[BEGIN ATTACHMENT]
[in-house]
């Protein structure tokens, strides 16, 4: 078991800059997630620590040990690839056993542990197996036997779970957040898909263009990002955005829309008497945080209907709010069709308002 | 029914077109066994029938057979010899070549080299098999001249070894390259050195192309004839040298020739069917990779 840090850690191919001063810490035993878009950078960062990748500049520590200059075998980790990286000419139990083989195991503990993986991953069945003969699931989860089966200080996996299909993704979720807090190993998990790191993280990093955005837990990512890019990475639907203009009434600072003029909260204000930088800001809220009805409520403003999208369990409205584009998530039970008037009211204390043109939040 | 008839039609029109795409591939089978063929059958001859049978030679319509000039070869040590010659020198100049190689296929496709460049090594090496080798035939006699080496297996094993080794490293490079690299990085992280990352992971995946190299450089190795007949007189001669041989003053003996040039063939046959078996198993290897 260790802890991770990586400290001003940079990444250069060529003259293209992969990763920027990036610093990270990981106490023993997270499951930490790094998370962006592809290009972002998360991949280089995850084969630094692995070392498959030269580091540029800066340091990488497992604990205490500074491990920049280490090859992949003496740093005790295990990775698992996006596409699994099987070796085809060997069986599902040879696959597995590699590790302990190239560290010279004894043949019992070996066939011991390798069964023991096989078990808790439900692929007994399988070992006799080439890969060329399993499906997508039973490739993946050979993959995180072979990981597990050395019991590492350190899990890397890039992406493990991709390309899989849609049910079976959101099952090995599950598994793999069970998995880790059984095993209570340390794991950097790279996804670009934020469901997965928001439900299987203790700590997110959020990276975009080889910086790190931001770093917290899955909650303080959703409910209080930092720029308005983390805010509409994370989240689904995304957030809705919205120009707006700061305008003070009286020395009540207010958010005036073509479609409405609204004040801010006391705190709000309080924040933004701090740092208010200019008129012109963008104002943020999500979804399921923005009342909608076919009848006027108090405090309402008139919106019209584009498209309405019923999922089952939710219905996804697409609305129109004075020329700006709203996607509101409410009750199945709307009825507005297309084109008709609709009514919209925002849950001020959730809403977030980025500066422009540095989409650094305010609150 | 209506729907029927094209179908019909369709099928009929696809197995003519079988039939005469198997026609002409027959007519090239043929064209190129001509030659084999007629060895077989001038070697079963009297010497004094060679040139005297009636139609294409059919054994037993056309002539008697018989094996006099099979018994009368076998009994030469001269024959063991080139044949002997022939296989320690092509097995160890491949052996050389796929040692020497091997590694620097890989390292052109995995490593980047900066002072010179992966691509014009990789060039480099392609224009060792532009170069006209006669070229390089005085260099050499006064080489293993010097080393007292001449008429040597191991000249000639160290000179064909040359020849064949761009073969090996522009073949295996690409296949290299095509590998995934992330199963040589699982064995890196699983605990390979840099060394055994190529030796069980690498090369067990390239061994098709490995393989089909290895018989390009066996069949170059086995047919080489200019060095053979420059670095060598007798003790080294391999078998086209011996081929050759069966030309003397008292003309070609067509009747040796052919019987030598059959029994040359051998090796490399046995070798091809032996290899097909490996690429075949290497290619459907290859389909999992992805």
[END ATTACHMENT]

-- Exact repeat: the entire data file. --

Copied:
[in-house]
């Protein structure tokens, strides 16, 4: 078991800059997630620590040990690839056993542990197996036997779970957040898909263009990002955005829309008497945080209907709010069709308002 | 029914077109066994029938057979010899070549080299098999001249070894390259050195192309004839040298020739069917990779 840090850690191919001063810490035993878009950078960062990748500049520590200059075998980790990286000419139990083989195991503990993986991953069945003969699931989860089966200080996996299909993704979720807090190993998990790191993280990093955005837990990512890019990475639907203009009434600072003029909260204000930088800001809220009805409520403003999208369990409205584009998530039970008037009211204390043109939040 | 008839039609029109795409591939089978063929059958001859049978030679319509000039070869040590010659020198100049190689296929496709460049090594090496080798035939006699080496297996094993080794490293490079690299990085992280990352992971995946190299450089190795007949007189001669041989003053003996040039063939046959078996198993290897 260790802890991770990586400290001003940079990444250069060529003259293209992969990763920027990036610093990270990981106490023993997270499951930490790094998370962006592809290009972002998360991949280089995850084969630094692995070392498959030269580091540029800066340091990488497992604990205490500074491990920049280490090859992949003496740093005790295990990775698992996006596409699994099987070796085809060997069986599902040879696959597995590699590790302990190239560290010279004894043949019992070996066939011991390798069964023991096989078990808790439900692929007994399988070992006799080439890969060329399993499906997508039973490739993946050979993959995180072979990981597990050395019991590492350190899990890397890039992406493990991709390309899989849609049910079976959101099952090995599950598994793999069970998995880790059984095993209570340390794991950097790279996804670009934020469901997965928001439900299987203790700590997110959020990276975009080889910086790190931001770093917290899955909650303080959703409910209080930092720029308005983390805010509409994370989240689904995304957030809705919205120009707006700061305008003070009286020395009540207010958010005036073509479609409405609204004040801010006391705190709000309080924040933004701090740092208010200019008129012109963008104002943020999500979804399921923005009342909608076919009848006027108090405090309402008139919106019209584009498209309405019923999922089952939710219905996804697409609305129109004075020329700006709203996607509101409410009750199945709307009825507005297309084109008709609709009514919209925002849950001020959730809403977030980025500066422009540095989409650094305010609150 | 209506729907029927094209179908019909369709099928009929696809197995003519079988039939005469198997026609002409027959007519090239043929064209190129001509030659084999007629060895077989001038070697079963009297010497004094060679040139005297009636139609294409059919054994037993056309002539008697018989094996006099099979018994009368076998009994030469001269024959063991080139044949002997022939296989320690092509097995160890491949052996050389796929040692020497091997590694620097890989390292052109995995490593980047900066002072010179992966691509014009990789060039480099392609224009060792532009170069006209006669070229390089005085260099050499006064080489293993010097080393007292001449008429040597191991000249000639160290000179064909040359020849064949761009073969090996522009073949295996690409296949290299095509590998995934992330199963040589699982064995890196699983605990390979840099060394055994190529030796069980690498090369067990390239061994098709490995393989089909290895018989390009066996069949170059086995047919080489200019060095053979420059670095060598007798003790080294391999078998086209011996081929050759069966030309003397008292003309070609067509009747040796052919019987030598059959029994040359051998090796490399046995070798091809032996290899097909490996690429075949290497290619459907290859389909999992992805």